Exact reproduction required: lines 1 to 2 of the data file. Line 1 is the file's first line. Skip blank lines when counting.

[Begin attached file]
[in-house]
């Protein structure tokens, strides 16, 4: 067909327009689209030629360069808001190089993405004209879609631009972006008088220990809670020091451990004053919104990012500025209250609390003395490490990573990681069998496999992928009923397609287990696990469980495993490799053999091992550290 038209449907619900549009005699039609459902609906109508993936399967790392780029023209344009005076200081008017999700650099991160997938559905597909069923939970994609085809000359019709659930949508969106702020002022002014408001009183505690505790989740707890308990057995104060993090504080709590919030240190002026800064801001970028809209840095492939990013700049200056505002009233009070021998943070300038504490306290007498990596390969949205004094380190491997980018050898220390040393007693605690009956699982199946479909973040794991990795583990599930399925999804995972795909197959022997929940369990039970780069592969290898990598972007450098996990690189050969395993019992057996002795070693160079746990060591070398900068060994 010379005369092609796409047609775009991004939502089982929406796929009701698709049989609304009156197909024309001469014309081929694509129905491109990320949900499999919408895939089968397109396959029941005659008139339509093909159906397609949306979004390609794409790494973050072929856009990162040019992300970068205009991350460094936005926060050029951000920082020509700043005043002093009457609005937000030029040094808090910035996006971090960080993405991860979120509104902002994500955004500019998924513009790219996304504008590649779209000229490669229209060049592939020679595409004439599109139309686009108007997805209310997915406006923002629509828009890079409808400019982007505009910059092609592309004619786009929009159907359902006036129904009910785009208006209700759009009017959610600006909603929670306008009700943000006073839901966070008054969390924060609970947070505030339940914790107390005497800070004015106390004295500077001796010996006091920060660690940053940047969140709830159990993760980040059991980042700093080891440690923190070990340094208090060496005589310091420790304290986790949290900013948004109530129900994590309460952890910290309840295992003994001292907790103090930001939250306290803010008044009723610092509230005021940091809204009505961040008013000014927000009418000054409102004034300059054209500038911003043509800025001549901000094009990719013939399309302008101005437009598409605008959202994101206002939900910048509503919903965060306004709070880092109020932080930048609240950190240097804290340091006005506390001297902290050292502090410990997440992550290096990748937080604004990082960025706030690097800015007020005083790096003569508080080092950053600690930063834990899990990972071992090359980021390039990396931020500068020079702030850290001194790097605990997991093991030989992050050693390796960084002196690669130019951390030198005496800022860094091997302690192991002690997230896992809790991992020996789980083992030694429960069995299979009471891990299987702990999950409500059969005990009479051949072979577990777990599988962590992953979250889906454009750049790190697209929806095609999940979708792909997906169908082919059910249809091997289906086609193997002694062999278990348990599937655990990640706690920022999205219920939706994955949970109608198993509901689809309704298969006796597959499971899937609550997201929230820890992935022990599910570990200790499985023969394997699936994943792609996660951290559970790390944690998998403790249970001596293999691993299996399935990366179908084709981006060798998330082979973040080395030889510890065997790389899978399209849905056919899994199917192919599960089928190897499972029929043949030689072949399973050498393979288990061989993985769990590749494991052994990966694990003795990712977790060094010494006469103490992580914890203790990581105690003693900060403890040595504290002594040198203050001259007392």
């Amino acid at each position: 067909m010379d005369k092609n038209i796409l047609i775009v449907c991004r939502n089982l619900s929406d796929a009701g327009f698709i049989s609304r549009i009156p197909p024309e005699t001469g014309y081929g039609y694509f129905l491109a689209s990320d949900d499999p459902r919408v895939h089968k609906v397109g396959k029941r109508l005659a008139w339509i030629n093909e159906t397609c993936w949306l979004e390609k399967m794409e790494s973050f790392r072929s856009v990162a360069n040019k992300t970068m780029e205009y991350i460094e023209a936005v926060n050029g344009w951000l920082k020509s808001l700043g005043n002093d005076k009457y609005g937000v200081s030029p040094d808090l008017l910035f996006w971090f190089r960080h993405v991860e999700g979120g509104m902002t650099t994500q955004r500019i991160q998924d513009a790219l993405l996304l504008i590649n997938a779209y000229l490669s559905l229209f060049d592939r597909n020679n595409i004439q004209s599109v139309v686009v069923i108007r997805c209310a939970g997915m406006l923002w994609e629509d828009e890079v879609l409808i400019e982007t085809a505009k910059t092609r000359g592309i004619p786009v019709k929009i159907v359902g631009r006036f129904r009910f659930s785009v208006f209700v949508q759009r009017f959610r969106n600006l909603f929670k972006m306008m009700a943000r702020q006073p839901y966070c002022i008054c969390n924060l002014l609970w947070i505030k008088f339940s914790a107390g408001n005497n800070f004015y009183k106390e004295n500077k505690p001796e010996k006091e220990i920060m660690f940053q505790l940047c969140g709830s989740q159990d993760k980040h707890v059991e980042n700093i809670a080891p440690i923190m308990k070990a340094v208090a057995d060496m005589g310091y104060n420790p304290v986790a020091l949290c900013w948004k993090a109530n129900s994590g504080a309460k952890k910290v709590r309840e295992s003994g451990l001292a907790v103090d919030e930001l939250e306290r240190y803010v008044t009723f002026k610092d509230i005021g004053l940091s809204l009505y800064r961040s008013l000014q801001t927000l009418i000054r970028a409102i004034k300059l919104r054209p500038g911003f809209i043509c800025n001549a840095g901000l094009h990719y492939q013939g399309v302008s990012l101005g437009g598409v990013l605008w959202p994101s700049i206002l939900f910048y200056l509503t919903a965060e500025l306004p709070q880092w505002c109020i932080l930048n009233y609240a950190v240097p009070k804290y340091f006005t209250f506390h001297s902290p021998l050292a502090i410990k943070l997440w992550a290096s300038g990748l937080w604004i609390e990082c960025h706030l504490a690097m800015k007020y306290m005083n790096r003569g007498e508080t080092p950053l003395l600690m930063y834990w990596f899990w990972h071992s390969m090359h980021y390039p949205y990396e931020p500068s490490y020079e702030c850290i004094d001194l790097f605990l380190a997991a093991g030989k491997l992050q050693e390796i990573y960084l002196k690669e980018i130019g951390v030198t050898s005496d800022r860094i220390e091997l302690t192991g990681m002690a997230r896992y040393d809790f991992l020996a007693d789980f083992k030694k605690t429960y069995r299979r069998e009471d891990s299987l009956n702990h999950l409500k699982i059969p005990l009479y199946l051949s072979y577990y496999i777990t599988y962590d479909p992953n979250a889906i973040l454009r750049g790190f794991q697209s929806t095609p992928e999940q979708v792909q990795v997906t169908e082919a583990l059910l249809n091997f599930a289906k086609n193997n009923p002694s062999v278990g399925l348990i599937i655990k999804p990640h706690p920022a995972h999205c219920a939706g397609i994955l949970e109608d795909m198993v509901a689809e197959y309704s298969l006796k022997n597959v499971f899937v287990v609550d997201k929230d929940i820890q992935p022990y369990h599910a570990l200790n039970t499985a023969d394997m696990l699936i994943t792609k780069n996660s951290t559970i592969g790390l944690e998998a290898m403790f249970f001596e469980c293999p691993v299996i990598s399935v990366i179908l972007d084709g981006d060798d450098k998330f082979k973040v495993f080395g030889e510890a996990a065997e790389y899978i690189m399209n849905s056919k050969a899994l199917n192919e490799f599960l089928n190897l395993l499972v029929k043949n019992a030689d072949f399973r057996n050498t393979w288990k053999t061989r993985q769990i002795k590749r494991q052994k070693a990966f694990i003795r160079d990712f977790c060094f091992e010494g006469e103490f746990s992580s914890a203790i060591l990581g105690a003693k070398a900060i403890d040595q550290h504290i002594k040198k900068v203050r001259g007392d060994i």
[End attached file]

[in-house]
């Protein structure tokens, strides 16, 4: 067909327009689209030629360069808001190089993405004209879609631009972006008088220990809670020091451990004053919104990012500025209250609390003395490490990573990681069998496999992928009923397609287990696990469980495993490799053999091992550290 038209449907619900549009005699039609459902609906109508993936399967790392780029023209344009005076200081008017999700650099991160997938559905597909069923939970994609085809000359019709659930949508969106702020002022002014408001009183505690505790989740707890308990057995104060993090504080709590919030240190002026800064801001970028809209840095492939990013700049200056505002009233009070021998943070300038504490306290007498990596390969949205004094380190491997980018050898220390040393007693605690009956699982199946479909973040794991990795583990599930399925999804995972795909197959022997929940369990039970780069592969290898990598972007450098996990690189050969395993019992057996002795070693160079746990060591070398900068060994 010379005369092609796409047609775009991004939502089982929406796929009701698709049989609304009156197909024309001469014309081929694509129905491109990320949900499999919408895939089968397109396959029941005659008139339509093909159906397609949306979004390609794409790494973050072929856009990162040019992300970068205009991350460094936005926060050029951000920082020509700043005043002093009457609005937000030029040094808090910035996006971090960080993405991860979120509104902002994500955004500019998924513009790219996304504008590649779209000229490669229209060049592939020679595409004439599109139309686009108007997805209310997915406006923002629509828009890079409808400019982007505009910059092609592309004619786009929009159907359902006036129904009910785009208006209700759009009017959610600006909603929670306008009700943000006073839901966070008054969390924060609970947070505030339940914790107390005497800070004015106390004295500077001796010996006091920060660690940053940047969140709830159990993760980040059991980042700093080891440690923190070990340094208090060496005589310091420790304290986790949290900013948004109530129900994590309460952890910290309840295992003994001292907790103090930001939250306290803010008044009723610092509230005021940091809204009505961040008013000014927000009418000054409102004034300059054209500038911003043509800025001549901000094009990719013939399309302008101005437009598409605008959202994101206002939900910048509503919903965060306004709070880092109020932080930048609240950190240097804290340091006005506390001297902290050292502090410990997440992550290096990748937080604004990082960025706030690097800015007020005083790096003569508080080092950053600690930063834990899990990972071992090359980021390039990396931020500068020079702030850290001194790097605990997991093991030989992050050693390796960084002196690669130019951390030198005496800022860094091997302690192991002690997230896992809790991992020996789980083992030694429960069995299979009471891990299987702990999950409500059969005990009479051949072979577990777990599988962590992953979250889906454009750049790190697209929806095609999940979708792909997906169908082919059910249809091997289906086609193997002694062999278990348990599937655990990640706690920022999205219920939706994955949970109608198993509901689809309704298969006796597959499971899937609550997201929230820890992935022990599910570990200790499985023969394997699936994943792609996660951290559970790390944690998998403790249970001596293999691993299996399935990366179908084709981006060798998330082979973040080395030889510890065997790389899978399209849905056919899994199917192919599960089928190897499972029929043949030689072949399973050498393979288990061989993985769990590749494991052994990966694990003795990712977790060094010494006469103490992580914890203790990581105690003693900060403890040595504290002594040198203050001259007392």